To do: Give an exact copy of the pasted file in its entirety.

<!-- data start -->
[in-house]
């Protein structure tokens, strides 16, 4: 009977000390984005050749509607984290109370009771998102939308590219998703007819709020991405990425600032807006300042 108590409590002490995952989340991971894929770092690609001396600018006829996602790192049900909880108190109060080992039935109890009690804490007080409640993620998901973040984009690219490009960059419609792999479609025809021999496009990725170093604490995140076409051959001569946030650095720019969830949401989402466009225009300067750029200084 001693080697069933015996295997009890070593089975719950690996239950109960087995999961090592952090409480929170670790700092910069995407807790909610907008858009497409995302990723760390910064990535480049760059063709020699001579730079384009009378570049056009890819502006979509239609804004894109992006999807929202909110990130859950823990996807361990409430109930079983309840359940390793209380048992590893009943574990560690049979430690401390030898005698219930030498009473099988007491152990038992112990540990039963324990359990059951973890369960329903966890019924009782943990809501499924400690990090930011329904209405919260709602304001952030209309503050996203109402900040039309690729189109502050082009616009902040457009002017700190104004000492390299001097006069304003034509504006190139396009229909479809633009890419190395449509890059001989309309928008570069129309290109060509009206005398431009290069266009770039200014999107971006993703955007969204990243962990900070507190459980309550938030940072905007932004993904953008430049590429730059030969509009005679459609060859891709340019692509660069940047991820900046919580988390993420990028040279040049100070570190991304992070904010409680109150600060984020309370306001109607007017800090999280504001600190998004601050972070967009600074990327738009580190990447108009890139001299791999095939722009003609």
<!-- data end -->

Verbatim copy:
[in-house]
């Protein structure tokens, strides 16, 4: 009977000390984005050749509607984290109370009771998102939308590219998703007819709020991405990425600032807006300042 108590409590002490995952989340991971894929770092690609001396600018006829996602790192049900909880108190109060080992039935109890009690804490007080409640993620998901973040984009690219490009960059419609792999479609025809021999496009990725170093604490995140076409051959001569946030650095720019969830949401989402466009225009300067750029200084 001693080697069933015996295997009890070593089975719950690996239950109960087995999961090592952090409480929170670790700092910069995407807790909610907008858009497409995302990723760390910064990535480049760059063709020699001579730079384009009378570049056009890819502006979509239609804004894109992006999807929202909110990130859950823990996807361990409430109930079983309840359940390793209380048992590893009943574990560690049979430690401390030898005698219930030498009473099988007491152990038992112990540990039963324990359990059951973890369960329903966890019924009782943990809501499924400690990090930011329904209405919260709602304001952030209309503050996203109402900040039309690729189109502050082009616009902040457009002017700190104004000492390299001097006069304003034509504006190139396009229909479809633009890419190395449509890059001989309309928008570069129309290109060509009206005398431009290069266009770039200014999107971006993703955007969204990243962990900070507190459980309550938030940072905007932004993904953008430049590429730059030969509009005679459609060859891709340019692509660069940047991820900046919580988390993420990028040279040049100070570190991304992070904010409680109150600060984020309370306001109607007017800090999280504001600190998004601050972070967009600074990327738009580190990447108009890139001299791999095939722009003609």